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Home Building Frequently Asked Questions

Q. We plan on being our own general contractor. What savings can we expect?

A. Being your owne GC or being an owner builder as it is called is a growing trend in our country that can save 15% or approximately $25-40K on the average home. However, it is not for everyone, and there are several obstacles to doing such a project. The biggest is finding financing. Almost NO banks will loan a money for these types of project, no matter how much experience you have. There are companies that specialize in these types of projects that can get you a loan. If you are interested in exploring the possibility of an owner builder project n more detail, we would suggest you go here.

 

Q. Should we expect to save money when we purchase a package that includes both the lot and the home from the same builder?

A. Possibly. To verify how much you will actually save, have the builder separate the lot price from the home. This way you can compare prices individually. If this is your choice, be sure you understand the contract, including the warranty and have legal counsel present at the closing. NEVER buy a lot from a builder that requires you to use him to build your home, without having an agreed upon price for the house.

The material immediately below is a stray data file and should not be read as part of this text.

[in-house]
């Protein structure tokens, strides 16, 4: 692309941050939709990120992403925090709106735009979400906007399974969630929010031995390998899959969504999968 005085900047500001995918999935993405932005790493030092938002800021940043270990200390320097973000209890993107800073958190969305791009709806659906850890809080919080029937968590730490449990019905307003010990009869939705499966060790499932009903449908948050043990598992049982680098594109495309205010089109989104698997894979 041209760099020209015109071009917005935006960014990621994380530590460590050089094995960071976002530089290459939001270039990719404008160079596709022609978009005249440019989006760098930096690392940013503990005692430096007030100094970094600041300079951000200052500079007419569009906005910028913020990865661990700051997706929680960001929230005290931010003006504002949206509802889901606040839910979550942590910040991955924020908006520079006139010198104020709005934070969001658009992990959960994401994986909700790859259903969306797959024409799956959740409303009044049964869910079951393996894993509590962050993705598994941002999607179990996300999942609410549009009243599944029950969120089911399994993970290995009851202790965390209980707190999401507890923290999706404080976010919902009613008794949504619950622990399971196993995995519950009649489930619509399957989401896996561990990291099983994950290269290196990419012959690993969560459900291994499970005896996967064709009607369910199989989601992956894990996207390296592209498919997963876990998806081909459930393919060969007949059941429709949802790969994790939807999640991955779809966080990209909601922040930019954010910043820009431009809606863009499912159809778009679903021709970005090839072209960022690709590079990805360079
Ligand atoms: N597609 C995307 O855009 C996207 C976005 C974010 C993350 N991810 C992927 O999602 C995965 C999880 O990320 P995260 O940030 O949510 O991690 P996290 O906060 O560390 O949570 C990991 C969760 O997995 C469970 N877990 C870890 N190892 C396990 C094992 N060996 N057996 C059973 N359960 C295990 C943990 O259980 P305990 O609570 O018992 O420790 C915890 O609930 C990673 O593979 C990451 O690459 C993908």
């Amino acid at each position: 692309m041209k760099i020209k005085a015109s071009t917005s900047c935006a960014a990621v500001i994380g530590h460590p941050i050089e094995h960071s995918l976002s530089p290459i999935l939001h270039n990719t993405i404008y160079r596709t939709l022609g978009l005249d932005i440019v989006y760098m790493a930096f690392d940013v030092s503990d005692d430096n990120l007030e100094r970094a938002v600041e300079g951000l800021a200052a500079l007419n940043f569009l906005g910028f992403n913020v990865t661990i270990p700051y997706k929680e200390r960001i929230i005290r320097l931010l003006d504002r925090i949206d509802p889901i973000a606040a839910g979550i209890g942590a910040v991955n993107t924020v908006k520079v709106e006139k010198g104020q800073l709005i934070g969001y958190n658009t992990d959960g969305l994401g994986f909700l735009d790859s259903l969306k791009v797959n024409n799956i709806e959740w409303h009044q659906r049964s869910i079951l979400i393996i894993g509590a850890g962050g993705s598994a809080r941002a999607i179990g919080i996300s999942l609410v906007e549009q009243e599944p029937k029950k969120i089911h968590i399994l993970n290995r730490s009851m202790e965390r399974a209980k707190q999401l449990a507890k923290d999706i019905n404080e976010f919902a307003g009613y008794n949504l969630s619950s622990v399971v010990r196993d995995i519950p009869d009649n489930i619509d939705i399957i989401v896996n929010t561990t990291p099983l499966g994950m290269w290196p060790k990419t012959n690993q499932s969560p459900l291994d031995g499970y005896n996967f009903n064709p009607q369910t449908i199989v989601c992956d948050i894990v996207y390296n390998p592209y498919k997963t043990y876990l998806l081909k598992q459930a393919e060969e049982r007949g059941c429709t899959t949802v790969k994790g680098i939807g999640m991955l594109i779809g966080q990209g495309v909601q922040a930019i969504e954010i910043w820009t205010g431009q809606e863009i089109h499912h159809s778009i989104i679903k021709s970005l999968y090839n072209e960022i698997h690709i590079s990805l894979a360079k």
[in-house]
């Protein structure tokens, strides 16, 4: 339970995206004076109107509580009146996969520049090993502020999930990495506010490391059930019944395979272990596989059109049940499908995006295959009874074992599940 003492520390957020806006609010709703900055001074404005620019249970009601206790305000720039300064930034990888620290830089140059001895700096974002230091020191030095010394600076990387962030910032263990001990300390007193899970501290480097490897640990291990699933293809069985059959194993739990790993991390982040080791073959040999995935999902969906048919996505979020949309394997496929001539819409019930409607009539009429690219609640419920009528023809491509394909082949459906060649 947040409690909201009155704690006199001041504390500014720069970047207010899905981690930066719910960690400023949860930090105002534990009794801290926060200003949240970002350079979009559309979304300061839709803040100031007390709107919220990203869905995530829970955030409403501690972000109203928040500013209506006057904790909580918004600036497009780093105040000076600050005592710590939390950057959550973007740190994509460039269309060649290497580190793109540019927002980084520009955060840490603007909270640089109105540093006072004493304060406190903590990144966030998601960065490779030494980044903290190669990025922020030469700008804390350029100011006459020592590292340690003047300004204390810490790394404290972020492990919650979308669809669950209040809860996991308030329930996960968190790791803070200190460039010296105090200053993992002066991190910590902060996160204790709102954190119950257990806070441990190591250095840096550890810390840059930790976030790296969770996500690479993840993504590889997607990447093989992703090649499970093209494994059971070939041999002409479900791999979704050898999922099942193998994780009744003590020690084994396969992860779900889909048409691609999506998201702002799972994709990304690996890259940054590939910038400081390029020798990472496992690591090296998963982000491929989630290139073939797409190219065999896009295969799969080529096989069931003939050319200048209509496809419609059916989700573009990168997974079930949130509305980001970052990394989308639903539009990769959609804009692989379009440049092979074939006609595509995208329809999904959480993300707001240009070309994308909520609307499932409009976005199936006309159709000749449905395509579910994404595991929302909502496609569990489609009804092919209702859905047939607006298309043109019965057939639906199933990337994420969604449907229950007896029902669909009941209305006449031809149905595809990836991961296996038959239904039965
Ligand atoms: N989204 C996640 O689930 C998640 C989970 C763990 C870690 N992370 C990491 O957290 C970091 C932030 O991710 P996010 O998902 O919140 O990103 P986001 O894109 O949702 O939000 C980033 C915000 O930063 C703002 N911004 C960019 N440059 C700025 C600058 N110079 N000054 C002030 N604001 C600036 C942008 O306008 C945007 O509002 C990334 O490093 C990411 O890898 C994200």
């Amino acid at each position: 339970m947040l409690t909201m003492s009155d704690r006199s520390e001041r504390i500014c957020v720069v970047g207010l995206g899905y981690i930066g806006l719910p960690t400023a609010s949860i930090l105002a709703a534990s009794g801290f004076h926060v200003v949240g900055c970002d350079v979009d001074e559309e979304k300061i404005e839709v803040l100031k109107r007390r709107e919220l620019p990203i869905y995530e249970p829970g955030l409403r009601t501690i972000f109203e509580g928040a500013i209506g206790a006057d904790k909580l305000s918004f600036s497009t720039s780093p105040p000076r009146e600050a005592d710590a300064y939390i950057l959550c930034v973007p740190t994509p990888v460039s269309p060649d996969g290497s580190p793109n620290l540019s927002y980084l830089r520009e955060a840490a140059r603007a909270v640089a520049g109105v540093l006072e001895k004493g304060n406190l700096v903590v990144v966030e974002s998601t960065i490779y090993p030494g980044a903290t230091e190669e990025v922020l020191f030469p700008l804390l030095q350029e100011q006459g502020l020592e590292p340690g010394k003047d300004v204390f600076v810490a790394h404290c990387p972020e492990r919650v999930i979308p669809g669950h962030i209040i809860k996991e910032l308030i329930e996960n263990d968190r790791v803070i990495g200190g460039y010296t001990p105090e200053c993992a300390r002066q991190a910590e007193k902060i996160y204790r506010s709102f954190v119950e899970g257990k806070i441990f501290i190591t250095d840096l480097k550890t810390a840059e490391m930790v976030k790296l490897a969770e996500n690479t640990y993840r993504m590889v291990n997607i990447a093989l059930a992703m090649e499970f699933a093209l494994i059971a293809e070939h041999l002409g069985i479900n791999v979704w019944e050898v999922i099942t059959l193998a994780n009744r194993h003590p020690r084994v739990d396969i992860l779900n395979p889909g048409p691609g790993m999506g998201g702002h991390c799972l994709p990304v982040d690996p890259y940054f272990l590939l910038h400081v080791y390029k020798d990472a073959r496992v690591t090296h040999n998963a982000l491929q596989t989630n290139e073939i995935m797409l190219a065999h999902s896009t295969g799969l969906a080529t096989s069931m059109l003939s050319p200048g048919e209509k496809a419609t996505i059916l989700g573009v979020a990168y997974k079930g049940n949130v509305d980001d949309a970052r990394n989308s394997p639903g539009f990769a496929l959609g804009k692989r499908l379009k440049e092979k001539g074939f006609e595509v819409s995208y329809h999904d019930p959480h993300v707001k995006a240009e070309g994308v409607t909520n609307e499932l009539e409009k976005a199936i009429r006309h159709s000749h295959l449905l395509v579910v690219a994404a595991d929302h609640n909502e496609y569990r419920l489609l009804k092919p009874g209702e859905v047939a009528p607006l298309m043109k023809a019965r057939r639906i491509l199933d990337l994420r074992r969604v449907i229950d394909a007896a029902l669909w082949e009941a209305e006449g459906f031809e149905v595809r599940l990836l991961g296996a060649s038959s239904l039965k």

Q. We are paying cash to have our home built. How can we safely make building payments to our builder?

A. First, hire a private home building inspector to examine the completed work at each stage that your builder requests a payment. Secondly, retain a Title Company to disburse the payments. Both of these parties should be familiar with this process.

 

Q. Our municipal building inspector is not licensed, as this is not a requirement.. Seems like he does a good job. Do you approve of this?

A. No. If though the muncipal inspector is NOT licensed, he may or may not be knowledgeable about home construction. Even if he is knowledgeable, his job is to inspect work to make sure it meets the requirments of the building code -- it is not his job to look for other things or for your best interests. Wwe suggest hiring a licensed inspector who will do four inspections or more. If a problem arises, your independent inspector can point it/them out to you and where appropriate the local inspector, who in turn will have it corrected. It will be money well spent.

 

Q. We' re having problems with our builder regarding his workmanship and remaining on schedule. What do you suggest?

A. Retain a private building inspector to validate the "poor workmanship" with a written report. Send a copy to your builder and one to your lender. Inform your builder not to proceed any further until the faulty work is corrected. In addition, inform your builder that no further payments will be made until the problem work is corrected. After the builder informs you he has corrected the faulty work, have your inspector re-examine the work to validate that the corrections are up to are up to standard. Finally, request in writing a construction progress time table as to what will be done when and what date will the home be completed. Be sure the builder signs this.

 

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